Public healthcare is a topic of concern for Rio residents as recent budget shortfalls have left the sector in limbo, and reports during the Olympics found a stark disparity in the standard of care available in public and private hospitals. Freixo proposes reforming the municipal health system to eliminate the private organization (OS) that currently manages the city’s emergency care units, strengthening health workers’ rights and input into health policy, increasing access to medications through the public health system, and strengthening community clinics, access to doctors and mental health, with an emphasis on the underserved North and West Zones.
Freixo’s sanitation and environmental plans focus on reducing polluting gases while promoting clean renewable energy, implementing a Zero Waste policy focusing on waste reduction and recycling, cleaning the city’s water bodies including its bays, and planting trees in the city’s underserved North and West Zones. To administer sanitation improvements he will create both a public company and a Municipal Secretariat for Environmental Sanitation; and will team municipal waste management utility Comlurb up with municipal department Rio Águas to work with the city’s existing environmental and sanitation bodies.
Transport proposals include reviewing recent controversial and exclusionary changes to Rio’s bus lines, audit the city’s bus line concessions, reduce fares, expand the city’s cycle lanes with bicycle stations at all metros and BRT stops, and implement some zero tariff bus lines in poorer areas of the city.
As an educator himself, Freixo often focuses on the improvements he’ll make to education once elected as his primary rallying cry. His education proposals center around empowering teachers and educators–which he takes to include anyone working in a public school and interacting with students–by improving working conditions, including stronger career possibilities and salaries, and guaranteeing them greater control over curriculum. Sport, art and culture will be integrated into the curriculum, and parents’ roles in their local schools will be strengthened according to Freixo. He also plans to increase the number of day care centers citywide and expand special education, and guarantee pesticide-free meals.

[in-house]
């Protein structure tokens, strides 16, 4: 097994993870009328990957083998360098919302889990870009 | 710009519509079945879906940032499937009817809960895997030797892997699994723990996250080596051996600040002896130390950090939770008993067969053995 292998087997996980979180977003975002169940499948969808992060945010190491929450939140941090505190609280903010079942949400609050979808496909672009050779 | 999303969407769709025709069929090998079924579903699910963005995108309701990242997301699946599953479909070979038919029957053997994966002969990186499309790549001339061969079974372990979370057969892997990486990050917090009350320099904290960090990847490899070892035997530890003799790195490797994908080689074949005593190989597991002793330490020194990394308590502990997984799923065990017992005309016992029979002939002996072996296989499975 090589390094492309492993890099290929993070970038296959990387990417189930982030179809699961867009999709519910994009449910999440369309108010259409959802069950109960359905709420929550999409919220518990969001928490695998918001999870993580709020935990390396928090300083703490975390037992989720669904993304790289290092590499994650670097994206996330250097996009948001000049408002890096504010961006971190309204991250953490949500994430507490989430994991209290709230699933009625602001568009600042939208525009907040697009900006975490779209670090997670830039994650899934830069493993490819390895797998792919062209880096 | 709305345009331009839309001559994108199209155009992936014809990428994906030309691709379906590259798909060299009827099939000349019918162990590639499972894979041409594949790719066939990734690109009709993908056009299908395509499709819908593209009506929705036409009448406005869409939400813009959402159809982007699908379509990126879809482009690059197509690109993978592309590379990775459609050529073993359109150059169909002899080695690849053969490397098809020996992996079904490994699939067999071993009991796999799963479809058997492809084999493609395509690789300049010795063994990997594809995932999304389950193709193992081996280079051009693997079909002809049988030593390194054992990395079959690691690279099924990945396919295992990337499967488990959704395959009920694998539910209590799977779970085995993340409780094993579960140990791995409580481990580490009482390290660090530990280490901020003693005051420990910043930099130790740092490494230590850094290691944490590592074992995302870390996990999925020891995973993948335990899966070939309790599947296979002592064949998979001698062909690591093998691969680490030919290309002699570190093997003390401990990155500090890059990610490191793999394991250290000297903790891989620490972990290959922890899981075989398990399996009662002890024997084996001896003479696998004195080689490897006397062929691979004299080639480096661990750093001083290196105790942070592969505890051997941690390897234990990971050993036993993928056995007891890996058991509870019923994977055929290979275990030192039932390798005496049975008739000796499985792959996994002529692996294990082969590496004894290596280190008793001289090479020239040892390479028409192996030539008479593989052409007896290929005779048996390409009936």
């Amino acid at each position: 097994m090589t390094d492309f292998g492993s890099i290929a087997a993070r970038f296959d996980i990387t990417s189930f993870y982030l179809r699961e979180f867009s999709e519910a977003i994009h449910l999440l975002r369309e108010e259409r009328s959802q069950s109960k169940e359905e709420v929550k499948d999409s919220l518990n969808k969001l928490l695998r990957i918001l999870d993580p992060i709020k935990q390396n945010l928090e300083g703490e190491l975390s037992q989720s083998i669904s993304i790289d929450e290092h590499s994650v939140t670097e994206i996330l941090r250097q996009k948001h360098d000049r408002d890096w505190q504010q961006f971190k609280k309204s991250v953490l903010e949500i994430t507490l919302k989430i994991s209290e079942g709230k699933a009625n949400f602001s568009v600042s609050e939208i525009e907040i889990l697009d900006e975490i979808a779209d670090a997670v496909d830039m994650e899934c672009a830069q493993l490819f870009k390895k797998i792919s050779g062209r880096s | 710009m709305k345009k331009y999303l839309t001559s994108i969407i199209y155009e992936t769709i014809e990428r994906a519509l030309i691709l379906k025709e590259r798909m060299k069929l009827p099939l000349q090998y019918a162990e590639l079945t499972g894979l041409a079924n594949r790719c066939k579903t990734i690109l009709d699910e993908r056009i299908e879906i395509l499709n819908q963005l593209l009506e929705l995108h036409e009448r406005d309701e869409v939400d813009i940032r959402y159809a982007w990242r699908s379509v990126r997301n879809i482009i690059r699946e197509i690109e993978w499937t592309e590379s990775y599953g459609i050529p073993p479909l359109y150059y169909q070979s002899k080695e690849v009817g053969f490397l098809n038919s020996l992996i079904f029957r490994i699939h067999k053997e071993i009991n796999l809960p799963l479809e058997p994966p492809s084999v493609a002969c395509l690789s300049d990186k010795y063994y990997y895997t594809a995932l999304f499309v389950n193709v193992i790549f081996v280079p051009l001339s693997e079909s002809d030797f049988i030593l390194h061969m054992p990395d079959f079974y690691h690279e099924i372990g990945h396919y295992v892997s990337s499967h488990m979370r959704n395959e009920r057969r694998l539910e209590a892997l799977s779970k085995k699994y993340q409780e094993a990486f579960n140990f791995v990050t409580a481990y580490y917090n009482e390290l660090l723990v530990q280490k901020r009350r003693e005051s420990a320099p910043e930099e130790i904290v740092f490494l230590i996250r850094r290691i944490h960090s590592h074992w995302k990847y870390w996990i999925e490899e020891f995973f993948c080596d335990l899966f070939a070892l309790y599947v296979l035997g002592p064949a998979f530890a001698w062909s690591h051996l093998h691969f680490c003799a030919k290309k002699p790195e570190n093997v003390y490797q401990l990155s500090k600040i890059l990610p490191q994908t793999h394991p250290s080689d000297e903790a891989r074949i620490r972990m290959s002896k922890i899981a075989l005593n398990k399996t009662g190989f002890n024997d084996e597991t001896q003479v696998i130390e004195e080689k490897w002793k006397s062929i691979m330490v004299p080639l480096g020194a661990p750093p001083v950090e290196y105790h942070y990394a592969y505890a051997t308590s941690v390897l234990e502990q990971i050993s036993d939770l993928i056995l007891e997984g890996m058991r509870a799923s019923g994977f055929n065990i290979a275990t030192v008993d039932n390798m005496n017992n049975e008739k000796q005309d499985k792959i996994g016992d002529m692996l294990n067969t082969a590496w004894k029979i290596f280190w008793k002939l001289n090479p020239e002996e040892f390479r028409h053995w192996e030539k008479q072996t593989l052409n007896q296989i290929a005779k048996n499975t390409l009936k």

Public security is a key concern for Rio residents, with the number of violent incidents increasing in the post-Olympic city. “If we are elected, we will keep talking about security,” Freixo promised the crowd on October 12. He has emphasized growing participation in debates about public security as key to his leadership on the issue. “Especially for those of you who live in the periphery–because a government that guarantees rights is a government that guarantees freedom.” Although security is a responsibility of the state, and not the municipal government, proposals to improve security are among Freixo’s focus. He emphasizes the need for top-notch data collection around crime across the city and tailored responses based on neighborhood dynamics. Further proposals include the establishment of mediation centers to help resolve urban conflicts in each of the city’s administrative regions, and encouraging sports, arts and leisure initiatives to formally occupy public spaces which lead to busier and thus safer streets. More street lighting and bringing down certain fences around public spaces are also proposed, and a new operational plan for Rio’s Municipal Guard is also projected.
With regard to housing, Freixo proposes creating new public housing to benefit the poorest of city residents, who live on up to three minimum wages per month; to repurpose abandoned public buildings for public housing; apply federal law to reduce the number of underutilized private buildings in the city and thus reduce rents overall; invest in public infrastructure and services in the underserved regions of the city where public housing has been built in recent years; and target public housing programs towards central areas of the city such as the Port.
Proposals for favelas
Specifically with regard to the city’s favelas, Freixo promises to end forced evictions and promote land tenure, investing in quality municipal services especially in the North and West Zone favelas, as well as fighting gentrification and promoting only moderate densification through a redirected Urbanistic and Social Orientation Posts (POUSOs) program. He plans to implement improved waste collection and street cleaning operations. Favelas would be encouraged to create and promote bed-and-breakfast style accommodation, helping such areas benefit from the economic impact of tourism in the same way as other parts of Rio. Additionally, several of Freixo’s other proposals to develop the entire city would begin with favelas and lower-income areas, such as affirmative action workplace policies and access to free high-speed Internet.